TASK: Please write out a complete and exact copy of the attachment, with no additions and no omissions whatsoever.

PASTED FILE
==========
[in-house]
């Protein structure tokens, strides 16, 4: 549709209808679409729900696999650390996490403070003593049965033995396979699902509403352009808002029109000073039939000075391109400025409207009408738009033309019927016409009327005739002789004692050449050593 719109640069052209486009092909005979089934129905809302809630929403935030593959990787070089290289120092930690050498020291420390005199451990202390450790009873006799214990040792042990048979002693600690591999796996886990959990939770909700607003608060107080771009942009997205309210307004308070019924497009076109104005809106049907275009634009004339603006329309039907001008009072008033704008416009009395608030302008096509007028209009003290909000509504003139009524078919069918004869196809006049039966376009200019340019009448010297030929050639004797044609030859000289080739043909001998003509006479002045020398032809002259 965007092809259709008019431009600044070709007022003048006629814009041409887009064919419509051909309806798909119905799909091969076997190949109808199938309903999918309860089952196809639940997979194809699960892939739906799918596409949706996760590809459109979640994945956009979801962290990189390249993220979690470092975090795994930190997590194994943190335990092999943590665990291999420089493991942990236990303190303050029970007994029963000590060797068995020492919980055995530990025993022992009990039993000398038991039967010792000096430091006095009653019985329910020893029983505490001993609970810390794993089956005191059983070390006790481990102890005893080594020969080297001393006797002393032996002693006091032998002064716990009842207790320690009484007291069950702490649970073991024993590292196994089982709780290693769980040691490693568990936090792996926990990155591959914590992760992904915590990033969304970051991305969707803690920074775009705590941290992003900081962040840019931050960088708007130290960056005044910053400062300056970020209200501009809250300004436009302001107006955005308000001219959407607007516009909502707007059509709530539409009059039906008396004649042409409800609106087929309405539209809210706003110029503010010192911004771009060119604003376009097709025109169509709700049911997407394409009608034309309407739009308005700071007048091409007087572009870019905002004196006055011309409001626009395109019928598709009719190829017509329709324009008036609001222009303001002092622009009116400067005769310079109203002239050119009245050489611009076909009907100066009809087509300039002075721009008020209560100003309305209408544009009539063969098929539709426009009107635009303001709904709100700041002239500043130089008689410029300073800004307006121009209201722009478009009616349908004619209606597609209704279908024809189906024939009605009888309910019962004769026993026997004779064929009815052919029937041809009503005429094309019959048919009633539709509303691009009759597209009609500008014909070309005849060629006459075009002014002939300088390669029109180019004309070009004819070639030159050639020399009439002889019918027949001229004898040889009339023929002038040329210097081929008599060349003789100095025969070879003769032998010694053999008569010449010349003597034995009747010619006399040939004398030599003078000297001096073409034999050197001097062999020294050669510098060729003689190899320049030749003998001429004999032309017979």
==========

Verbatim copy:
[in-house]
């Protein structure tokens, strides 16, 4: 549709209808679409729900696999650390996490403070003593049965033995396979699902509403352009808002029109000073039939000075391109400025409207009408738009033309019927016409009327005739002789004692050449050593 719109640069052209486009092909005979089934129905809302809630929403935030593959990787070089290289120092930690050498020291420390005199451990202390450790009873006799214990040792042990048979002693600690591999796996886990959990939770909700607003608060107080771009942009997205309210307004308070019924497009076109104005809106049907275009634009004339603006329309039907001008009072008033704008416009009395608030302008096509007028209009003290909000509504003139009524078919069918004869196809006049039966376009200019340019009448010297030929050639004797044609030859000289080739043909001998003509006479002045020398032809002259 965007092809259709008019431009600044070709007022003048006629814009041409887009064919419509051909309806798909119905799909091969076997190949109808199938309903999918309860089952196809639940997979194809699960892939739906799918596409949706996760590809459109979640994945956009979801962290990189390249993220979690470092975090795994930190997590194994943190335990092999943590665990291999420089493991942990236990303190303050029970007994029963000590060797068995020492919980055995530990025993022992009990039993000398038991039967010792000096430091006095009653019985329910020893029983505490001993609970810390794993089956005191059983070390006790481990102890005893080594020969080297001393006797002393032996002693006091032998002064716990009842207790320690009484007291069950702490649970073991024993590292196994089982709780290693769980040691490693568990936090792996926990990155591959914590992760992904915590990033969304970051991305969707803690920074775009705590941290992003900081962040840019931050960088708007130290960056005044910053400062300056970020209200501009809250300004436009302001107006955005308000001219959407607007516009909502707007059509709530539409009059039906008396004649042409409800609106087929309405539209809210706003110029503010010192911004771009060119604003376009097709025109169509709700049911997407394409009608034309309407739009308005700071007048091409007087572009870019905002004196006055011309409001626009395109019928598709009719190829017509329709324009008036609001222009303001002092622009009116400067005769310079109203002239050119009245050489611009076909009907100066009809087509300039002075721009008020209560100003309305209408544009009539063969098929539709426009009107635009303001709904709100700041002239500043130089008689410029300073800004307006121009209201722009478009009616349908004619209606597609209704279908024809189906024939009605009888309910019962004769026993026997004779064929009815052919029937041809009503005429094309019959048919009633539709509303691009009759597209009609500008014909070309005849060629006459075009002014002939300088390669029109180019004309070009004819070639030159050639020399009439002889019918027949001229004898040889009339023929002038040329210097081929008599060349003789100095025969070879003769032998010694053999008569010449010349003597034995009747010619006399040939004398030599003078000297001096073409034999050197001097062999020294050669510098060729003689190899320049030749003998001429004999032309017979």